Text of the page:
Conserve Wildlife Blog

Posts Tagged ‘Union County’

Photos from the Field

Wednesday, May 29th, 2024

by Ben Wurst / Senior Wildlife Biologist

There aren’t many times when you get to climb to the roof of a courthouse in a major metropolitan area. Except if you’re a raptor biologist! We recently joined NJ Fish & Wildlife’s Chief of the Endangered and Nongame Species Program, Kathy Clark and Union County staff and guests to band the four young falcons produced at a nest atop the Union County Courthouse, home to the Union County Falcon Cam.


Third Grade Students Explore the Fascinating World of Peregrine Falcons

Wednesday, May 15th, 2024

by Rachel McGovern, Director of Education

Peregrine falcons are fascinating to learn about—they are swift, fierce, and intelligent birds. They are a joy to teach about, too! CWF is fortunate to have the opportunity to teach about these amazing birds of prey with students in Linden Public Schools, due to the generous support from Phillips 66 Bayway Refinery.

Each year, CWF visits every third-grade classroom in the Linden Public School District to deliver in-depth lessons about peregrine falcons. These lessons delve into the life history of peregrines, the reason for their decline, and how they are recovering today. Students explore how these falcons have adapted to modern-day landscapes by nesting on manmade structures rather than exclusively choosing their traditional cliffside sites. For city-dwelling students, it’s a revelation to discover that these endangered raptors thrive in environments like their own.

Central to this educational initiative is the Union County Falcon Cam– a live camera on a falcon nest located just a couple miles from Linden’s elementary schools. This camera has been in operation since 2016. It is run in cooperation with Union County and the New Jersey Department of Environmental Protection. A live feed brings the viewer into a nest on the roof of the Union County Courthouse where Frida and Mango, the current pair at this nest, raise young each year. Students learn about the history of the camera and check in with the birds during their lesson. Teachers are also encouraged to check in with the falcons regularly for students to watch them raise their young.


Three healthy peregrine falcon eyases in Elizabeth!

Saturday, May 7th, 2022

by Ben Wurst, Habitat Program Manager

Another season of growth and new life is here! As many species are beginning their annual life cycle to reproduce, some peregrine falcon pairs already have young. The eyases (young falcons) at the Union County Falcon Cam are a prime example. They are now a little over a week old and have been examined and treated for a pigeon borne disease, called trichomoniasis, which adult falcons can transfer to their young. If young falcons would get trich., then they could perish. Kathy Clark, NJDEP Fish & Wildlife Supervisory Zoologist, UC staff and colleague Cathy Malok, w/ The Raptor Trust visited the site to ensure the survival of this brood.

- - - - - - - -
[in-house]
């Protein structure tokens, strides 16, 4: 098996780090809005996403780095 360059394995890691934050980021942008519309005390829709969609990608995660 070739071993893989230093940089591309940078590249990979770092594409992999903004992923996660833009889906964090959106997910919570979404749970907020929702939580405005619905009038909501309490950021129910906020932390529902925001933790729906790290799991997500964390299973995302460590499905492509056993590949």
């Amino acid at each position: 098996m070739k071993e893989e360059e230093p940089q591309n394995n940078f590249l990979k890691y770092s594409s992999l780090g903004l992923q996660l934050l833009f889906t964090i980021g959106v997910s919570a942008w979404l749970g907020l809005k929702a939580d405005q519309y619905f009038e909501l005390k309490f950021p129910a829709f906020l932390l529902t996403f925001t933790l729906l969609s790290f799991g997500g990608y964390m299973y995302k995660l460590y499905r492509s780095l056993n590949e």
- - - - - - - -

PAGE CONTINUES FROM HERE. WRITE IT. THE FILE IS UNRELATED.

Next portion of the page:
Union County Falcon Cam Female “Frida” Lays First Eggs Of The Season

Thursday, March 25th, 2021

by Ethan Gilardi, Wildlife Biologist

Union County Falcon Cam female, “Frida,” stands over her clutch.

Last Friday, Union County Department of Parks & Recreation Environmental Specialist Betty Ann Kelly sent us an exciting update on the Union County Falcon Cam.

It looks like our famous peregrine pair are officially expecting!

Great news! 

As some of you know, the rooftop of the Union County Courthouse has been home since 2006 to a pair of peregrine falcons, a threatened bird of prey species. Our female, nicknamed “Frida” because of her large “unibrow” between her eyes (reminding us of the South American artist) has laid her first egg of the season on March 19th, 2021 at 9:45 a.m.! 

We can expect possibly two or three more eggs over the course of the next few days with hatching occurring sometime in late April. 

Go to to catch a glimpse of the falcons and possibly the egg on our falcon cam!

We will keep you posted!

Betty Ann Kelly

Just two days later, this past Sunday, we received even more good news!

Today at around 2:20 p.m. after what seemed like considerable effort, our female peregrine falcon laid egg # 2. 

All is well. 

We expect another egg or two in the next few days. When the last egg is hatched, both male and female falcons will consistently incubate. 

By the way, this egg only looks bigger because of the camera’s wide angle lens. 

Go to to see! 

Betty Ann Kelly

And like clockwork on Wednesday, March 24th, even more good news came down the line!

At around 7:03 this morning, our female falcon laid a 3rd egg. 

She seems to be incubating a little more consistently, so this may be it, but it is possible that she will lay a 4th egg. 

Stay tuned! 

Betty Ann Kelly

Will there be a fourth egg? Stay tuned!

Keep an eye out on the Union County Falcon cam page to watch our falcon friends and maybe catch a glimpse of another egg arrival!

Also remember to check out CWF’s Falcon Cam page to join the Disqus conversation and see screenshots and updates posted by the webcam’s loyal viewers.

Four Peregrine Falcon Chicks Banded in Union County

Friday, June 5th, 2020
Left: Adult falcon in flight. Right: Peregrine chick ready to be banded. Photos by Eric Sambol.

Peregrine falcons have nested atop the Union County Court House in downtown Elizabeth for many years. Each year, before the young birds fledge, scientists gather up the chicks and band their legs. 

The banding was a smaller than usual human affair this year to comply with social distancing and other health restrictions due to the COVID-19 pandemic. But it was a very active avian event with the adult falcons energetically dive bombing the biologists as they brought the eyases (young falcons) indoors for the banding.